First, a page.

Millennials are Changing the Landscape of Company Culture

By Saskia Frowijn on November 26, 2019

Millennials are changing the landscape of company culture. According to a recent Gallup report, employee expectations are changing. Millennials are less likely to remain at the same company for the rest of their lives. They want their careers to be a journey of self-development. Companies that are able to evolve with changing employee expectations will be able to foster more motivated and efficient employees and stay ahead of their competitors.

People born from 1981 to 1996 are considered to be Millennials. As a whole, they are more diverse and educated than any other generation. But higher education comes at a cost. Being college-educated is benefitting Millennials less than it has generations in the past. The average amount of debt for a Millennial college graduate is $30,000. To make matters worse, nearly 17% of these college graduates cannot find full-time jobs after graduation. As a result, Millennials earn far less than any other generation did at their age.

Who are Millenials

Factors in the economy created hardship for many Millennials first entering the labor force. The Great Recession increased the cost of housing, decreased entry-level salaries, and limited the job market. In turn, homeownership has become an unattainable dream for many Millennials. Instead, one-third of Millennials live in places with three or more adults. Despite all of these hardships, Millennials are more optimistic about their financial situation and spending habit than previous generations.

Millennials have unique workplace expectations. Past generations chose pay over passion. They didn’t feel as if their job was purposeful but instead saw it as a means for obtaining resources. People followed the status quo and remained at the same job for their whole career. Benefits and paychecks outweighed any feelings of purpose, but Millennials are different. Purpose, development, and communication are factors that drive them. Millennials strive to find meaning in their job and constantly want to evolve. They seek managers who act as coaches, instead of bosses, and appreciate consistent conversations about their development. This generation cannot be bought with perks, such as ping pong tables or corporate retreats. Instead, they value a company culture that plays to their strengths and allows them to lead better lives. To Millennials, their career is a personal journey. Make sure that your company culture reflects that.

Millennials have Unique Workplace Expectations

We are more than employees, we are people. Millennials love companies that stress the importance of physical and mental health, as well as work-life balance.  As children, Millennials witnessed the stressful work conditions of their elders, and feel that work shouldn’t dictate life. They want companies that push managers to create conversations that foster personal and professional growth. Contrary to popular opinion, Millennials aren’t interested in finding a fun or creative environment to work. Instead, they want to make sure that their job role will help them evolve into a better human being, both in and outside of the workplace.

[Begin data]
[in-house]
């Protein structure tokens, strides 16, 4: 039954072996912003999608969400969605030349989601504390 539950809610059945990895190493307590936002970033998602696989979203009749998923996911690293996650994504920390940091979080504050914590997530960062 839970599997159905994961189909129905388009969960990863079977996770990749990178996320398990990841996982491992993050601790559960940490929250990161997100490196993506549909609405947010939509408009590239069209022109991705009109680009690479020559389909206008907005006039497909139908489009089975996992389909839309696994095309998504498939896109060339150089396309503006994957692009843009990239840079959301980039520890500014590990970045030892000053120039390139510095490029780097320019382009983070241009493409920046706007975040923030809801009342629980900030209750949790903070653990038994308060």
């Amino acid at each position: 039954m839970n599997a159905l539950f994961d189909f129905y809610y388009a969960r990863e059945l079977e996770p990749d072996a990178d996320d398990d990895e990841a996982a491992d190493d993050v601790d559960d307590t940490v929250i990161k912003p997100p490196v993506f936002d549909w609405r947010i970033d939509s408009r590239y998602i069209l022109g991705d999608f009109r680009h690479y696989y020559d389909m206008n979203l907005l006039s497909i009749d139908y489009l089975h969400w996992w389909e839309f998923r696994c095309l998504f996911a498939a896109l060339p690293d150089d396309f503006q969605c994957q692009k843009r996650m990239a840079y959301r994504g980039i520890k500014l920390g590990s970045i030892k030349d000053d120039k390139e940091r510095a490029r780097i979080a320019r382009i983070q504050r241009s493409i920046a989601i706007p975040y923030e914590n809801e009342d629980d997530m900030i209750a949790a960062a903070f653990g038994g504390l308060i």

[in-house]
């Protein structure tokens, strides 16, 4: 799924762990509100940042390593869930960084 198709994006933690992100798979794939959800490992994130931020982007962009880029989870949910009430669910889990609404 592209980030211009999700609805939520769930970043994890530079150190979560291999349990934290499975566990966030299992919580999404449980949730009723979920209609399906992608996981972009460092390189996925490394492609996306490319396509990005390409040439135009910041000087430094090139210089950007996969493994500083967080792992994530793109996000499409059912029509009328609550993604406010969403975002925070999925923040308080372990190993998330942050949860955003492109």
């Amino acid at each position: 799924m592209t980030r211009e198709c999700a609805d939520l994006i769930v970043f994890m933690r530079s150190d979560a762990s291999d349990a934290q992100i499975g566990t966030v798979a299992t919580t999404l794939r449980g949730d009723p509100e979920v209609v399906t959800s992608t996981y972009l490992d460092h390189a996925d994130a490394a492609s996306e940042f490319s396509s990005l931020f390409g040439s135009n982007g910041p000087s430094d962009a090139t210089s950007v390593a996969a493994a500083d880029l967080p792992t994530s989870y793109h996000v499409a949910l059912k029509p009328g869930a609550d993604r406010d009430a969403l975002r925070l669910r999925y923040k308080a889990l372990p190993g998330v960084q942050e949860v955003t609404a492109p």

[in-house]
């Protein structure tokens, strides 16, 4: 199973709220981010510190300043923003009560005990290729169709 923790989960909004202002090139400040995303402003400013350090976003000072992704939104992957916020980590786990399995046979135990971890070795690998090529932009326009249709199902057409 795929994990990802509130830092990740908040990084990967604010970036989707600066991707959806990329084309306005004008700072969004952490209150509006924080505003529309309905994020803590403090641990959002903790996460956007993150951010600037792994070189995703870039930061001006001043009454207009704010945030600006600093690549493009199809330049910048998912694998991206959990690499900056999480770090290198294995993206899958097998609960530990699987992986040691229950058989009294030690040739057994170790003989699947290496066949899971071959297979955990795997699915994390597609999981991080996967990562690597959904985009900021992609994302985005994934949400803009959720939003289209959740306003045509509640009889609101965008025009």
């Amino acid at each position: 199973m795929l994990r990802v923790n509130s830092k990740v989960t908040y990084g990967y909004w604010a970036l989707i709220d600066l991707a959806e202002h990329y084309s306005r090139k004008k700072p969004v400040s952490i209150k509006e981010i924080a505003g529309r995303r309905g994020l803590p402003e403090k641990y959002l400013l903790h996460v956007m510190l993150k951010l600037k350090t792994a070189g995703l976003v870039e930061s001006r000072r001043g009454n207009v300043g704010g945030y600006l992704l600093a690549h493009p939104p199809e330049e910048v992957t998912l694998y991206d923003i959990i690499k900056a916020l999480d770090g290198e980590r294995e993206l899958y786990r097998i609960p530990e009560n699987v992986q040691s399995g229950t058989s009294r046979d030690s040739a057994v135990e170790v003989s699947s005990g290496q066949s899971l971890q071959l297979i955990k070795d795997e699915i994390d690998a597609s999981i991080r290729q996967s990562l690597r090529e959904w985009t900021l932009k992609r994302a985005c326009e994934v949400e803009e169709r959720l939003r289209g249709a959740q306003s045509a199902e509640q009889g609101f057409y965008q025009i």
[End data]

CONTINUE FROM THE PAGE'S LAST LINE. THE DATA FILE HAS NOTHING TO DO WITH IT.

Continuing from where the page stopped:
Millennials are the least engaged and loyal generation of workers. Although they strive to find purpose in their careers, a majority of Millennials feel no connection toward their work. As a generation, they are more likely to switch jobs and research competitors. About 60% of Millennials have voiced that they would be open to a different job opportunity. As Millennials begin to represent the bulk of the American workforce, companies must be able to adapt to their needs and wants.

Millennials are Changing the Landscape of Company Culture

Managers who help set performance goals create engaged Millennial employees. When there is a mutual agreement about expectations and goals, Millennials experience greater extents of workplace satisfaction. Many times, company culture wants to put their employees into a box. They expect their tactics and strategies to resonate across a diverse range of people. Millennials are demanding that managers take a holistic approach in providing feedback and facilitating relationships. They want their managers to see the big picture of who they are as a person so that they can get more personalized advice that motivates them.

Millennials are Changing the Landscape of Company Culture

Millennials who are in a workplace where they can be open with their managers are more likely to stick around. 62% of Millennials who felt that they could talk openly about personal issues in the workplace felt confident that they would be there a year from now. They want their job to reflect their strengths, so always make sure that conversations focus on improving strengths rather than pointing out weaknesses. Developing genuine relationships based on trust is a vital step in ensuring that Millennial workers are productive and happy. When Millennials are thriving in their purpose, relationships, finances, community, and physical health they are 85% less likely to leave their jobs. Embrace employees for who they are, and you will find that engaged and loyal Millennial employees are easy to find.

Saskia is a Dutch freelance writer living in Texas. Apart from her passion for psychology, she enjoys traveling, cooking, and spending time with her dogs. Her goal is to be an honest and transparent journalist that helps people make informed decisions.

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